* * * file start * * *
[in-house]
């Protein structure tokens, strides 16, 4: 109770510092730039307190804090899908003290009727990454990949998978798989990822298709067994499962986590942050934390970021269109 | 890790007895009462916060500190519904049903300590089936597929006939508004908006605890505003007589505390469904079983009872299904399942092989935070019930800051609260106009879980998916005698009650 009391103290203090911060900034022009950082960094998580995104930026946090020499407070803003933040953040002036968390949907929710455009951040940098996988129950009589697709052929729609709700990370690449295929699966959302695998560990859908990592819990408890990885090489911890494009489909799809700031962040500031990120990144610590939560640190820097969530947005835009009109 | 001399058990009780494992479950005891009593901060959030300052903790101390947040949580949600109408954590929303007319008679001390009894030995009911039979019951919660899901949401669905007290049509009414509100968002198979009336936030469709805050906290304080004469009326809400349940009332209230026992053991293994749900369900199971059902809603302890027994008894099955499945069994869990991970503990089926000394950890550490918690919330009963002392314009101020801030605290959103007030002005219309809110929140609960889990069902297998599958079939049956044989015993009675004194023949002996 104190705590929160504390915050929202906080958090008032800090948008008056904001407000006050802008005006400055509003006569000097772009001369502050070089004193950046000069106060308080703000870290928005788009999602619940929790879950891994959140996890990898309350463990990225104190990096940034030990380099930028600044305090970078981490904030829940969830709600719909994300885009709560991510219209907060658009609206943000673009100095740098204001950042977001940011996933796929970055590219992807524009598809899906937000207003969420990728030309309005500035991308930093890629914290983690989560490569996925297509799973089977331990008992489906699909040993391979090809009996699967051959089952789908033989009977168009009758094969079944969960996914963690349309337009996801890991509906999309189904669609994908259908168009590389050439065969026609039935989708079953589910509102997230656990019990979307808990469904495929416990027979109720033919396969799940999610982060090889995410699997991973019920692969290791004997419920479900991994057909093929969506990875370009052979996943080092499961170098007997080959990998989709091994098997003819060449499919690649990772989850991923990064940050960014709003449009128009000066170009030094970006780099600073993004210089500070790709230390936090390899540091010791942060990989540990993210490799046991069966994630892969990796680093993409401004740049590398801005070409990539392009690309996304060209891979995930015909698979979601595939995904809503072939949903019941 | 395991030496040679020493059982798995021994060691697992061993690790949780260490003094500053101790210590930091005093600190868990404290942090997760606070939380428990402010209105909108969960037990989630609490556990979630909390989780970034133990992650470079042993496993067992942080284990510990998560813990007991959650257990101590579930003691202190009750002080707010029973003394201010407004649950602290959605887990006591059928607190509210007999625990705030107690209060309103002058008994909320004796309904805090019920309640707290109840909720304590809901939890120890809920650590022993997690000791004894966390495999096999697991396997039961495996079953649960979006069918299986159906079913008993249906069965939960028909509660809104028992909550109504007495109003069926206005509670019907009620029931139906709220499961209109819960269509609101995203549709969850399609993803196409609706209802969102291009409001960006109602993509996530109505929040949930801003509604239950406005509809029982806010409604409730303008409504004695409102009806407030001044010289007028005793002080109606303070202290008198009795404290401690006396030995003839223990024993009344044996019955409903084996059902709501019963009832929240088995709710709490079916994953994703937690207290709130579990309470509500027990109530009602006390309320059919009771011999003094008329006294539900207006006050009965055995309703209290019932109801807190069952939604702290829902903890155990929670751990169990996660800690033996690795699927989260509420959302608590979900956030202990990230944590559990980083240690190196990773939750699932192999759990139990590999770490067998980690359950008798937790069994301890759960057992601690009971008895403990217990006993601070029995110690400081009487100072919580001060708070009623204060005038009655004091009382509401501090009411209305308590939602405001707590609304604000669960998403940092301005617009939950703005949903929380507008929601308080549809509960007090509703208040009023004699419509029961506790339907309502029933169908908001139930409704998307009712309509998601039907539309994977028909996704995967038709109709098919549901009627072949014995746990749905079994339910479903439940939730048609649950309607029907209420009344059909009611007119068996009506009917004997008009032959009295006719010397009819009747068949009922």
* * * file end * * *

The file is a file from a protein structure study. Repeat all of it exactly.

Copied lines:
[in-house]
């Protein structure tokens, strides 16, 4: 109770510092730039307190804090899908003290009727990454990949998978798989990822298709067994499962986590942050934390970021269109 | 890790007895009462916060500190519904049903300590089936597929006939508004908006605890505003007589505390469904079983009872299904399942092989935070019930800051609260106009879980998916005698009650 009391103290203090911060900034022009950082960094998580995104930026946090020499407070803003933040953040002036968390949907929710455009951040940098996988129950009589697709052929729609709700990370690449295929699966959302695998560990859908990592819990408890990885090489911890494009489909799809700031962040500031990120990144610590939560640190820097969530947005835009009109 | 001399058990009780494992479950005891009593901060959030300052903790101390947040949580949600109408954590929303007319008679001390009894030995009911039979019951919660899901949401669905007290049509009414509100968002198979009336936030469709805050906290304080004469009326809400349940009332209230026992053991293994749900369900199971059902809603302890027994008894099955499945069994869990991970503990089926000394950890550490918690919330009963002392314009101020801030605290959103007030002005219309809110929140609960889990069902297998599958079939049956044989015993009675004194023949002996 104190705590929160504390915050929202906080958090008032800090948008008056904001407000006050802008005006400055509003006569000097772009001369502050070089004193950046000069106060308080703000870290928005788009999602619940929790879950891994959140996890990898309350463990990225104190990096940034030990380099930028600044305090970078981490904030829940969830709600719909994300885009709560991510219209907060658009609206943000673009100095740098204001950042977001940011996933796929970055590219992807524009598809899906937000207003969420990728030309309005500035991308930093890629914290983690989560490569996925297509799973089977331990008992489906699909040993391979090809009996699967051959089952789908033989009977168009009758094969079944969960996914963690349309337009996801890991509906999309189904669609994908259908168009590389050439065969026609039935989708079953589910509102997230656990019990979307808990469904495929416990027979109720033919396969799940999610982060090889995410699997991973019920692969290791004997419920479900991994057909093929969506990875370009052979996943080092499961170098007997080959990998989709091994098997003819060449499919690649990772989850991923990064940050960014709003449009128009000066170009030094970006780099600073993004210089500070790709230390936090390899540091010791942060990989540990993210490799046991069966994630892969990796680093993409401004740049590398801005070409990539392009690309996304060209891979995930015909698979979601595939995904809503072939949903019941 | 395991030496040679020493059982798995021994060691697992061993690790949780260490003094500053101790210590930091005093600190868990404290942090997760606070939380428990402010209105909108969960037990989630609490556990979630909390989780970034133990992650470079042993496993067992942080284990510990998560813990007991959650257990101590579930003691202190009750002080707010029973003394201010407004649950602290959605887990006591059928607190509210007999625990705030107690209060309103002058008994909320004796309904805090019920309640707290109840909720304590809901939890120890809920650590022993997690000791004894966390495999096999697991396997039961495996079953649960979006069918299986159906079913008993249906069965939960028909509660809104028992909550109504007495109003069926206005509670019907009620029931139906709220499961209109819960269509609101995203549709969850399609993803196409609706209802969102291009409001960006109602993509996530109505929040949930801003509604239950406005509809029982806010409604409730303008409504004695409102009806407030001044010289007028005793002080109606303070202290008198009795404290401690006396030995003839223990024993009344044996019955409903084996059902709501019963009832929240088995709710709490079916994953994703937690207290709130579990309470509500027990109530009602006390309320059919009771011999003094008329006294539900207006006050009965055995309703209290019932109801807190069952939604702290829902903890155990929670751990169990996660800690033996690795699927989260509420959302608590979900956030202990990230944590559990980083240690190196990773939750699932192999759990139990590999770490067998980690359950008798937790069994301890759960057992601690009971008895403990217990006993601070029995110690400081009487100072919580001060708070009623204060005038009655004091009382509401501090009411209305308590939602405001707590609304604000669960998403940092301005617009939950703005949903929380507008929601308080549809509960007090509703208040009023004699419509029961506790339907309502029933169908908001139930409704998307009712309509998601039907539309994977028909996704995967038709109709098919549901009627072949014995746990749905079994339910479903439940939730048609649950309607029907209420009344059909009611007119068996009506009917004997008009032959009295006719010397009819009747068949009922």